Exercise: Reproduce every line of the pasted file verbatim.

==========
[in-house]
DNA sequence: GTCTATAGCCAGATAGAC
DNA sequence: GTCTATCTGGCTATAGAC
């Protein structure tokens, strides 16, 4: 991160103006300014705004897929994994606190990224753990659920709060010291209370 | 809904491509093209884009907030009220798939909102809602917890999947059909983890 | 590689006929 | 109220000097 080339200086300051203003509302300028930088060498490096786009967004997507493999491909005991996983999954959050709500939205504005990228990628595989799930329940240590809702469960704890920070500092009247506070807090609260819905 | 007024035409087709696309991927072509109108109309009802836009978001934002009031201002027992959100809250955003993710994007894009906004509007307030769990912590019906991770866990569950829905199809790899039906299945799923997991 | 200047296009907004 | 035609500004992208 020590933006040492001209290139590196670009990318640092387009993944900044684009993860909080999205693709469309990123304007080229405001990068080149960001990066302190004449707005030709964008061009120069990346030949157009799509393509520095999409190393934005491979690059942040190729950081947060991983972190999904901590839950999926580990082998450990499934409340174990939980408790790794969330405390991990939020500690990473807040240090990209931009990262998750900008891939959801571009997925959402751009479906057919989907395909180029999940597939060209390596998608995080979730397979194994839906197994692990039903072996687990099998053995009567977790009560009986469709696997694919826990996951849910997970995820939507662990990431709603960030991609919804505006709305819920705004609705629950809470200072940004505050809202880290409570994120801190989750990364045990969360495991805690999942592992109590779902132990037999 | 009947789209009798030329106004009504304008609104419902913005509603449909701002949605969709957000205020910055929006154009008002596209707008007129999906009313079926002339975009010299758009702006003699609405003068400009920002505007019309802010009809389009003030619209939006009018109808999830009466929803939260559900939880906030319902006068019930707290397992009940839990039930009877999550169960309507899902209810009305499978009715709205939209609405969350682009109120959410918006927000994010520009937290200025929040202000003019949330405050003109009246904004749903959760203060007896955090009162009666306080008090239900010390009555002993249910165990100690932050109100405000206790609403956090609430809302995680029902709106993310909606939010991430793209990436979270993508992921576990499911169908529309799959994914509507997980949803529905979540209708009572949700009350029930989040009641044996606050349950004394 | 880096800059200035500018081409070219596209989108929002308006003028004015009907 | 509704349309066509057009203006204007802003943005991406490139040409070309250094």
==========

[in-house]
DNA sequence: GTCTATAGCCAGATAGAC
DNA sequence: GTCTATCTGGCTATAGAC
């Protein structure tokens, strides 16, 4: 991160103006300014705004897929994994606190990224753990659920709060010291209370 | 809904491509093209884009907030009220798939909102809602917890999947059909983890 | 590689006929 | 109220000097 080339200086300051203003509302300028930088060498490096786009967004997507493999491909005991996983999954959050709500939205504005990228990628595989799930329940240590809702469960704890920070500092009247506070807090609260819905 | 007024035409087709696309991927072509109108109309009802836009978001934002009031201002027992959100809250955003993710994007894009906004509007307030769990912590019906991770866990569950829905199809790899039906299945799923997991 | 200047296009907004 | 035609500004992208 020590933006040492001209290139590196670009990318640092387009993944900044684009993860909080999205693709469309990123304007080229405001990068080149960001990066302190004449707005030709964008061009120069990346030949157009799509393509520095999409190393934005491979690059942040190729950081947060991983972190999904901590839950999926580990082998450990499934409340174990939980408790790794969330405390991990939020500690990473807040240090990209931009990262998750900008891939959801571009997925959402751009479906057919989907395909180029999940597939060209390596998608995080979730397979194994839906197994692990039903072996687990099998053995009567977790009560009986469709696997694919826990996951849910997970995820939507662990990431709603960030991609919804505006709305819920705004609705629950809470200072940004505050809202880290409570994120801190989750990364045990969360495991805690999942592992109590779902132990037999 | 009947789209009798030329106004009504304008609104419902913005509603449909701002949605969709957000205020910055929006154009008002596209707008007129999906009313079926002339975009010299758009702006003699609405003068400009920002505007019309802010009809389009003030619209939006009018109808999830009466929803939260559900939880906030319902006068019930707290397992009940839990039930009877999550169960309507899902209810009305499978009715709205939209609405969350682009109120959410918006927000994010520009937290200025929040202000003019949330405050003109009246904004749903959760203060007896955090009162009666306080008090239900010390009555002993249910165990100690932050109100405000206790609403956090609430809302995680029902709106993310909606939010991430793209990436979270993508992921576990499911169908529309799959994914509507997980949803529905979540209708009572949700009350029930989040009641044996606050349950004394 | 880096800059200035500018081409070219596209989108929002308006003028004015009907 | 509704349309066509057009203006204007802003943005991406490139040409070309250094």